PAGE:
Residential Property Assessment Increases: What You Should Know

Beginning in the spring of every year, many residential property owners in Wisconsin are given a new assessed value of their property. Homeowners are often shocked to see substantial increases over the previous year’s assessed value, despite no recent updates to the home.

An increased property assessment may be a concern for homeowners who fear the higher value will significantly increase their property tax bill. As a result, some homeowners feel it’s necessary to appeal the new assessment.

It’s important that homeowners understand how assessments are determined and if it’s reasonable to contest the higher value.

How are properties assessed in Wisconsin?

As described in the 2024 Guide for Property Owners by the Wisconsin Department of Revenue, “An assessment is the value an assessor places on your property. This value determines what portion of the local property tax levy is covered by your property. An assessed value is the value a local assessor places on taxable property.”

Property Assessment Law requires that assessments be done by certified assessors and be based on fair market value on January 1.

If you are a homeowner, you should know that assessors determine the value of your home by reviewing recent sale prices of comparable homes in your neighborhood. In addition, assessors might look at the exterior of your home (and possibly request an interior inspection as well) to have the most up-to-date information on the condition of the property.

If you think you could sell your home for at least the amount on your latest property assessment, then chances are good that the assessment is appropriate.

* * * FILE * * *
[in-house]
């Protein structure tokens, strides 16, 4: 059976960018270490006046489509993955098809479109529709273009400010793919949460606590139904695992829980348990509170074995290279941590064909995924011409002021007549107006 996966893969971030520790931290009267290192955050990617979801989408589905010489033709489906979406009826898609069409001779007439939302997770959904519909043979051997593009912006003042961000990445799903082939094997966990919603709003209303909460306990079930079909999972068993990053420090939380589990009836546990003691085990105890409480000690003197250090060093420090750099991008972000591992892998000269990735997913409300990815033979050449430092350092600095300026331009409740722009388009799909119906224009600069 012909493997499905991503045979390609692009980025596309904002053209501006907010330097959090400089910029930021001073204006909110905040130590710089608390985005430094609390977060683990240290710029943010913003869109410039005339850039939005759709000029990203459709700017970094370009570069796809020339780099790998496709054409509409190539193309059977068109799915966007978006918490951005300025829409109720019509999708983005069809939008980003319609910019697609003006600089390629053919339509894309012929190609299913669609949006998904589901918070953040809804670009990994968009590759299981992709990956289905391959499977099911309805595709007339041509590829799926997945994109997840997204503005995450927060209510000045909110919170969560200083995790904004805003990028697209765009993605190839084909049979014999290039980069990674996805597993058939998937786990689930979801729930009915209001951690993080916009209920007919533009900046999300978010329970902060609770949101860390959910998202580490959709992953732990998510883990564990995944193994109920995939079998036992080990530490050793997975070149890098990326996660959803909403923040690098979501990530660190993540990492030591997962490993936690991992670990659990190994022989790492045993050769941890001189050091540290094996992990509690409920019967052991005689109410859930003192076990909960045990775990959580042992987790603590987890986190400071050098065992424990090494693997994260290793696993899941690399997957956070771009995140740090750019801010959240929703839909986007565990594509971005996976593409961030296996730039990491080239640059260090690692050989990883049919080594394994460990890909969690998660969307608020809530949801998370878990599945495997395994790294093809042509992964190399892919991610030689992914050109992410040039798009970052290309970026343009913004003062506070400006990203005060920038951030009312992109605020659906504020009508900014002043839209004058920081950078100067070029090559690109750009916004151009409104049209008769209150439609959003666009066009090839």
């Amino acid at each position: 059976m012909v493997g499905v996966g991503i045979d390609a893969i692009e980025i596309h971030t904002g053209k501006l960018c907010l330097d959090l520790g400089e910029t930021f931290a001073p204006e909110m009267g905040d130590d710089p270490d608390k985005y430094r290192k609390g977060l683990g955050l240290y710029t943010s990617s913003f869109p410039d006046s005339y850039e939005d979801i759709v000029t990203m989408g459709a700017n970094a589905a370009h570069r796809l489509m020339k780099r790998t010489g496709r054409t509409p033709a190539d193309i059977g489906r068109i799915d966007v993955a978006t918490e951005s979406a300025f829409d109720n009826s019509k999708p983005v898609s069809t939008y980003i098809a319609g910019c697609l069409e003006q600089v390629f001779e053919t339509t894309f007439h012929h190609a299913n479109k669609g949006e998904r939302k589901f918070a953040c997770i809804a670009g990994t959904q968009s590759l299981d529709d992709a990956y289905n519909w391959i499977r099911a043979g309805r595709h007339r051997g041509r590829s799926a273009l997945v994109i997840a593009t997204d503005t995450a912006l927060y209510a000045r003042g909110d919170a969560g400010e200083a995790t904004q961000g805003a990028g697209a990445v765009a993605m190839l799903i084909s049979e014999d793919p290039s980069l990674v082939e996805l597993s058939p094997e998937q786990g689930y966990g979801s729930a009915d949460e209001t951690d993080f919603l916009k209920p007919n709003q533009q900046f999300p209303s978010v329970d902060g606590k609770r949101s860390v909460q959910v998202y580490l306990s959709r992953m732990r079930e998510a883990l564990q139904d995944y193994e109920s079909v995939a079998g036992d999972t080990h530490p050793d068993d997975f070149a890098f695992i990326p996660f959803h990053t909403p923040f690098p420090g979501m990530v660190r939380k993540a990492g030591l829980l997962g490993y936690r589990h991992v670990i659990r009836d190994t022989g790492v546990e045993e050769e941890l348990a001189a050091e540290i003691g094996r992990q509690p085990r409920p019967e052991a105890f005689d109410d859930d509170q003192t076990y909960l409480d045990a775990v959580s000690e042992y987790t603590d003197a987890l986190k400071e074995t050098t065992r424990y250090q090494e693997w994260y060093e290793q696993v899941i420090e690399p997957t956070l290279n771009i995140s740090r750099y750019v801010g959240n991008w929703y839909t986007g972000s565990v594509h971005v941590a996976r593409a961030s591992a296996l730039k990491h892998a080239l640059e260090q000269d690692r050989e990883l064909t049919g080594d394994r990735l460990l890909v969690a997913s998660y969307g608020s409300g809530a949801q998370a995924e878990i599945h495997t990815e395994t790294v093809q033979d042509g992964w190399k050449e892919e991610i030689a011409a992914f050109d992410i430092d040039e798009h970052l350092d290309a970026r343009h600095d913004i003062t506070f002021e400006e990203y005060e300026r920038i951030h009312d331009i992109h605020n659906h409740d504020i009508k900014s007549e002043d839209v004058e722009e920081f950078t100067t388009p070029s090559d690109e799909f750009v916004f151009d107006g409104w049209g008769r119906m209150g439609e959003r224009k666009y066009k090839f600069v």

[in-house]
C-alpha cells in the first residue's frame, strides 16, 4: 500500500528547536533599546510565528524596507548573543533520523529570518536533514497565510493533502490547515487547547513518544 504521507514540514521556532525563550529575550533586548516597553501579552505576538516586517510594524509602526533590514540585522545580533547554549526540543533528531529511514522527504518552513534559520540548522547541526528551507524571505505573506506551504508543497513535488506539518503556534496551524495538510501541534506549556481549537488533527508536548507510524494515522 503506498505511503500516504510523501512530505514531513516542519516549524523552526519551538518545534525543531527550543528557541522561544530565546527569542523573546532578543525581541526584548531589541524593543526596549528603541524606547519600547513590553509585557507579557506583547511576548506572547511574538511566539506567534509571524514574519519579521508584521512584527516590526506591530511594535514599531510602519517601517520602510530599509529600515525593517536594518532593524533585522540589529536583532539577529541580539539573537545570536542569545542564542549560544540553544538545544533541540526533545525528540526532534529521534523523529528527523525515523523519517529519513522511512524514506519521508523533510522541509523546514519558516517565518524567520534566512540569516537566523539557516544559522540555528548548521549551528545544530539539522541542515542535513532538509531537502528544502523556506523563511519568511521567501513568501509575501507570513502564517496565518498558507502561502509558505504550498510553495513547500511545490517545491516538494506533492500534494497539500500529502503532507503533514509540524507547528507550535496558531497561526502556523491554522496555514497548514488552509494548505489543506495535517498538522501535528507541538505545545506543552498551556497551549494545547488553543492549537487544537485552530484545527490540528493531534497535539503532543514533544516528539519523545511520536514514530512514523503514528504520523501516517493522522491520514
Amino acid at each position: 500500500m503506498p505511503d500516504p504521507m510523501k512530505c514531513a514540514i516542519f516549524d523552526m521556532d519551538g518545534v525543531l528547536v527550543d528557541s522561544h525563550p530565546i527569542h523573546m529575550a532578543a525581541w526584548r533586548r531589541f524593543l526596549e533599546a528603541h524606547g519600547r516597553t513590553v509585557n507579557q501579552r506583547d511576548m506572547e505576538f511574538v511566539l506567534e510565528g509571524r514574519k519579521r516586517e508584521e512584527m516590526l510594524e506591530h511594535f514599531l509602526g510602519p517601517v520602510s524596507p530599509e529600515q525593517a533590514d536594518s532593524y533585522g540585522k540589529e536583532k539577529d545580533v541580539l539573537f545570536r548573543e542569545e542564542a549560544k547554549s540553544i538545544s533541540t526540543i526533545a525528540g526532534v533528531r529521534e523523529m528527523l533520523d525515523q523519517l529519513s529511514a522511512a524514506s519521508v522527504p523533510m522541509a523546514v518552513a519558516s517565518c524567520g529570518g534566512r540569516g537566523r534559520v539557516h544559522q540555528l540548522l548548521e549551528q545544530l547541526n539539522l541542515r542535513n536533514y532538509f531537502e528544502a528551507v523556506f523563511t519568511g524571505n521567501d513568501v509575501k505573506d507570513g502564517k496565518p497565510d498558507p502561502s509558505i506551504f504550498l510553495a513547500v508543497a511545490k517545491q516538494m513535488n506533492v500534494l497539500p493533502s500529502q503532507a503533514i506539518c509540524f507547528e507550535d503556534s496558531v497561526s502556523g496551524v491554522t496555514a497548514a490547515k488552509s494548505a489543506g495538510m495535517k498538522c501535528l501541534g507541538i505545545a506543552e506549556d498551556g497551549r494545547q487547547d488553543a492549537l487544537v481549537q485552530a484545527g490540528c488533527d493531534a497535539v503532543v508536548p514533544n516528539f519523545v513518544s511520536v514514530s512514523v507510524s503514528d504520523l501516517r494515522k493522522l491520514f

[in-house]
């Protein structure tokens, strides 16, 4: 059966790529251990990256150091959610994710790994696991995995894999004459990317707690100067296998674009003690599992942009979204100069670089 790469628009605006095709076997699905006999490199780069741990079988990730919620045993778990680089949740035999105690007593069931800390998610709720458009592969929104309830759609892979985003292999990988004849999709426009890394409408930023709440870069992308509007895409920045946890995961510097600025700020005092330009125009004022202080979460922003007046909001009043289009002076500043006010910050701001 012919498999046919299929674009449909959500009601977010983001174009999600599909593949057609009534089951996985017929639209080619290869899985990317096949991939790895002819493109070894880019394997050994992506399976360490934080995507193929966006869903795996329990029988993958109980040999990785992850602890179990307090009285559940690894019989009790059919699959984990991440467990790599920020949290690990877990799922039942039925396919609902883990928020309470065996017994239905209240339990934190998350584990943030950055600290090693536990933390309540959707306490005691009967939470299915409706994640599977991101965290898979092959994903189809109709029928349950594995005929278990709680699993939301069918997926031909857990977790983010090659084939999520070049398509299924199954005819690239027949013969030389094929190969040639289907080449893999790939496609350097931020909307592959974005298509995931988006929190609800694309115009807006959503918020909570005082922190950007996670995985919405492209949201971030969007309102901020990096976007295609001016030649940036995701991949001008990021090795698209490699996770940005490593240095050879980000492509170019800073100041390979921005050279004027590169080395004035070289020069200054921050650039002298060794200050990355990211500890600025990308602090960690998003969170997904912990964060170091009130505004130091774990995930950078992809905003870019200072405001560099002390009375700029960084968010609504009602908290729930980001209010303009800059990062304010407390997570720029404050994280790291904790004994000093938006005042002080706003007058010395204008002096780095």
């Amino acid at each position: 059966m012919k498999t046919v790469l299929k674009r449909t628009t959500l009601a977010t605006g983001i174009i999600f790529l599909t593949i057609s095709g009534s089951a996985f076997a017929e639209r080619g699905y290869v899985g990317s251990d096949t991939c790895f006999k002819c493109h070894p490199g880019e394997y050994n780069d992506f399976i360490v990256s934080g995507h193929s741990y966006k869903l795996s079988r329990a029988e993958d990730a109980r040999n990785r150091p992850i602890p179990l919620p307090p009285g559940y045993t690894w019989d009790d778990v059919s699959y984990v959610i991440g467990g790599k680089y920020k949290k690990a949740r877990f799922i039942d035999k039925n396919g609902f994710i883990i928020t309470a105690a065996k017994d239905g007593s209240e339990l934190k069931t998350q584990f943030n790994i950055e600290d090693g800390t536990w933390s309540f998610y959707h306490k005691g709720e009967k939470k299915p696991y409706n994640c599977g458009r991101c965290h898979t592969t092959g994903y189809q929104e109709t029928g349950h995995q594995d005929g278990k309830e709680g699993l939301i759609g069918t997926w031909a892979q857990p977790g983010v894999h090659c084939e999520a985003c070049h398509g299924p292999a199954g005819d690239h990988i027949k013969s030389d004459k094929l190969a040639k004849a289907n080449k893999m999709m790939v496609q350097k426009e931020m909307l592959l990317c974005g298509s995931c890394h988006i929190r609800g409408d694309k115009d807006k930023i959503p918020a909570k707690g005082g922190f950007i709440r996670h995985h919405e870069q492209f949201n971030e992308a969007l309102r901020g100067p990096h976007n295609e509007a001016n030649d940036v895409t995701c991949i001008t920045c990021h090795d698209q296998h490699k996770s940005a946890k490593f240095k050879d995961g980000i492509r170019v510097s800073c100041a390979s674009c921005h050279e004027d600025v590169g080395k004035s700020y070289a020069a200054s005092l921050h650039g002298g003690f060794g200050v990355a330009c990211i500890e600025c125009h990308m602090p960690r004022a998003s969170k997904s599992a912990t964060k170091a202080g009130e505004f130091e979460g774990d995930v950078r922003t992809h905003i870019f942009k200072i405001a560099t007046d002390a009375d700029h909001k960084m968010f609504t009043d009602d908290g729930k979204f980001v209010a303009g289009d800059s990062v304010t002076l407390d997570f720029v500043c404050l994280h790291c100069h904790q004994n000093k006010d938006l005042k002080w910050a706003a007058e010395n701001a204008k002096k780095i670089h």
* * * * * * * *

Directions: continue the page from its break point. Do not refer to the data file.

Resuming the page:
Do I need to talk to a lawyer if I think my property assessment is unfair?

Each year the lawyers at Murphy Desmond are contacted by Wisconsinites who wish to appeal their new property assessment as they feel it is too high.

Before you decide to hire a lawyer to help you, consider the following:

1. Does your municipality know everything about your home that might make the assessment go even higher? Many people make improvements to their home without a permit (correctly or incorrectly), such as adding central air, finishing a basement or attic space, or updating a kitchen. If you made any improvements since the assessor last inspected your home or of which your municipality may be unaware, your assessed value could increase even further if you appeal.

2. How likely is it that your property taxes will go up significantly as a result of the increased assessed value? There is no way to determine in advance how much your property taxes will increase or how much any increase will be attributable to an increase in your assessment. If, however, your assessment increases at roughly the same percentage as most other residential properties, the increased assessment is not likely to be the cause of a tax increase. Assessments do not increase taxes in a direct manner. Rather, your assessment determines the share of the total municipal tax levy you will pay. Either way, that tax increase, for all but the most expensive homes, is likely less than the cost of hiring an attorney to appeal your current assessed value.

Still want to appeal your property assessment?

Wisconsin residential property owners who feel certain their latest property assessment is unfair may challenge the latest assessment. You can do this by completing an "Objection Form to Real Property Assessment" with your municipality by the date indicated on the notice of changed assessment. You may present your reasoning, which must be based on relevant evidence, in person to a local Board of Review (BOR). The BOR will make a determination.

A municipal or real estate attorney can help in this process, but rarely is the property tax increase more than the cost of hiring counsel to appeal the assessment.

The Wisconsin Department of Revenue produces detailed guidance for property owners, including relevant links to forms and laws here.

Published May 13, 2024